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Windy Borman, Writer, Director, Producer, MARY JANES: The Women of Weed
Behind the scenes, Mary Janes: The Women of Weed
Hemp, a healing plant
MARY JANES: THE WOMEN OF WEED”, an award-winning documentary, celebrates womxn, wellness, and cannabis
A Puffragette® is a person working for gender parity, social justice, and environmental sustainability in the cannabis industry. We always included the queer and trans community.”
— Windy Borman, Producer, Writer, Director , MARY JANES: THE WOMEN OF WEED
PORTLAND, OR, UNITED STATES, June 8, 2021 /EINPresswire.com/ -- Gender equity and cannabis take center stage in Mary Janes: The Women of Weed. Grammy® Award-winning singer-songwriter Melissa Etheridge and other “women of weed” show how legal cannabis is not only an industry but also a movement of dedicated, visionary “Puffragettes®”. After garnering “Best Documentary” and “Visionary” awards on the film festival circuit, the film debuted on AppleTV, GooglePlay, Vimeo, and Vudu this spring.
“Mary Janes: The Women of Weed is a curated collection of the visionary womxn who birthed the cannabis movement and nurtured the legal cannabis industry we see today. It is a celebration, a time capsule, and a roadmap for where we still need to go,” says Director Windy Borman.
Women are changing the face of today’s fastest-growing industry - cannabis. In the film, we discover how they’re also changing the world. “Women and non-binary people have long understood the power of plant medicine,” writes Borman. “I fondly called them my ‘Cannabis Fairy Godmothers’ and they graciously guided me throughout my first cannabis experience,” which she captured on film. “The result was a safe, empowering, and enlightening experience that became a personal turning point for me.”
Originally a cannabis outsider, Borman became intrigued by the cannabis industry when she learned women represent 37% of senior leadership in cannabis. The national average is 21%, so there was something about cannabis that attracted more female entrepreneurs. She set out to answer this question by interviewing over 40 women across the United States. By looking at the intersection of gender equity, social justice, and environmental sustainability, Borman explores how cannabis is not only an industry but also a movement of womxn she calls “Puffragettes®” (as in Pot + Suffragette).
“In the beginning, we defined a Puffragette® as ‘a woman (or man) who is working for gender parity, social justice, and environmental sustainability in the cannabis industry,” says Borman. “We always included the queer and trans community under that definition because we believe everybody should have access to cannabis.”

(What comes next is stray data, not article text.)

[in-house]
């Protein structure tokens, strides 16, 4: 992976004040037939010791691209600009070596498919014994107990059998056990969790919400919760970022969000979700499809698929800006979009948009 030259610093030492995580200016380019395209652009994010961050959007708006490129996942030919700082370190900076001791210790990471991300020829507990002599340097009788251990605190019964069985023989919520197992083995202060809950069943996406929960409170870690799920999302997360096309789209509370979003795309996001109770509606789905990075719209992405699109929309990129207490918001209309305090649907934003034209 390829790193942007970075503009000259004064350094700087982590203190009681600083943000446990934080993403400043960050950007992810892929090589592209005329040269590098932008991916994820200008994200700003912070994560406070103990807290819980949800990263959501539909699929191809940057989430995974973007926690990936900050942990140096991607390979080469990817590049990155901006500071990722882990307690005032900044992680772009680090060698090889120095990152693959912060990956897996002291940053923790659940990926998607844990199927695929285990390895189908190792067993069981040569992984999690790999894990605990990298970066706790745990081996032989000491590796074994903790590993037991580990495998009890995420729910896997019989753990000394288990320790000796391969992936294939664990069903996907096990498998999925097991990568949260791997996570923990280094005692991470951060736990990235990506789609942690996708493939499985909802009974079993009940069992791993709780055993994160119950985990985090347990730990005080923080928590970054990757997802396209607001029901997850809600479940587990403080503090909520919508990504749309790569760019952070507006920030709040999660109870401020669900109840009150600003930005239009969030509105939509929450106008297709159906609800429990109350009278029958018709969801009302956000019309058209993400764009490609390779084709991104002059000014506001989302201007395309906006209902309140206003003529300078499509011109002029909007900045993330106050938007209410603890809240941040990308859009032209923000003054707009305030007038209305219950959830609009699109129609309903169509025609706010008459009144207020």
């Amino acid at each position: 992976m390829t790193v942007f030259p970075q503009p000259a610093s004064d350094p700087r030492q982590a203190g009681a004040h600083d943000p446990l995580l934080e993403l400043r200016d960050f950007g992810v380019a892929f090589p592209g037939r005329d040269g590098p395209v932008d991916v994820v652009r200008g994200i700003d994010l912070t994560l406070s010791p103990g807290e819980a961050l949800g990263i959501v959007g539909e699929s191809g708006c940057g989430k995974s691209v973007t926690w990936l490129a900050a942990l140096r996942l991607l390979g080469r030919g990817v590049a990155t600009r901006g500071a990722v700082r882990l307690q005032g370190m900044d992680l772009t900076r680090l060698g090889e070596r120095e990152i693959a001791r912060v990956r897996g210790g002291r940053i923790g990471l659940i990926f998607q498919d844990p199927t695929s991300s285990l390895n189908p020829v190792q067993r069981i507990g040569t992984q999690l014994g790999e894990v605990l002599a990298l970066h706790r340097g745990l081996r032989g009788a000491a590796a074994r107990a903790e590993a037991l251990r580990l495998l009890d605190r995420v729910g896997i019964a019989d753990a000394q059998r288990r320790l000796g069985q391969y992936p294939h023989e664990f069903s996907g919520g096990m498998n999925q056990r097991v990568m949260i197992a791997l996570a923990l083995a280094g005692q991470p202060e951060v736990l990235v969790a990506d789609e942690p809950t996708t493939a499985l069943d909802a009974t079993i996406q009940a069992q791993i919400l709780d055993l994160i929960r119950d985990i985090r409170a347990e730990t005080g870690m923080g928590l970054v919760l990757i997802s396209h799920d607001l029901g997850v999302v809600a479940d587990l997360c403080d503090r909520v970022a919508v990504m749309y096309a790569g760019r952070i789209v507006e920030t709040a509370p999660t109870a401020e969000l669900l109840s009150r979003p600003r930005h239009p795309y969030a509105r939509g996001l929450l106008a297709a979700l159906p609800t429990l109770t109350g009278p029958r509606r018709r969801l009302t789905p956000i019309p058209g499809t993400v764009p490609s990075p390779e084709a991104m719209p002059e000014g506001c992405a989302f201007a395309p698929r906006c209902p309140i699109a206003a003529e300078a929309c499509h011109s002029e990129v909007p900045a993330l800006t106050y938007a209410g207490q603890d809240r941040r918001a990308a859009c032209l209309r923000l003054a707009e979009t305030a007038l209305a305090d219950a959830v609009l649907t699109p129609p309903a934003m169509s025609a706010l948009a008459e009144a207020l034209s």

Mary Janes: The Women of Weed, Borman’s third documentary, explores the movement to end marijuana prohibition, her own relationship to the plant, and the stereotypes surrounding it. Through a series of empowering and educational interviews with a broad diversity of women leading the industry today, Windy’s own assumptions are transformed as she discovers cannabis liberation intersects with the most urgent social justice issues of our time. She learns how this green revolution has big effects on human rights, Mother Earth, and the War on Drugs.
“While the film’s subtitle is ‘Women of Weed’, we’ve always included people from the queer and trans community,” continues Borman. “If ‘womxn’ had better search engine optimization, that would have been our subtitle. Unfortunately, independent films are still slaves to SEO and streaming algorithms for audience attention. Nevertheless, we’ve always striven to be inclusive. At the end of the day, cannabis and LGBTQ+ rights are both human rights issues and neither should be under attack.”
The disclosure of someone’s biological sex, gender expression, or sexual orientation was never a topic in the film. However, of the 40 womxn in the documentary, 25% of the cast self-identifies as part of the queer and trans community, well above the average U.S. population.
A 2020 Gallup poll on lesbian, gay, bisexual, or transgender identification finds 5.6% of U.S. adults identifying as LGBT. The current estimate is up from 4.5% in Gallup's previous update based on 2017 data. A majority of LGBT Americans say they are bisexual. One in six adults in Generation Z considers themselves LGBT.
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Official Trailer: MARY JANES: The Women of Weed
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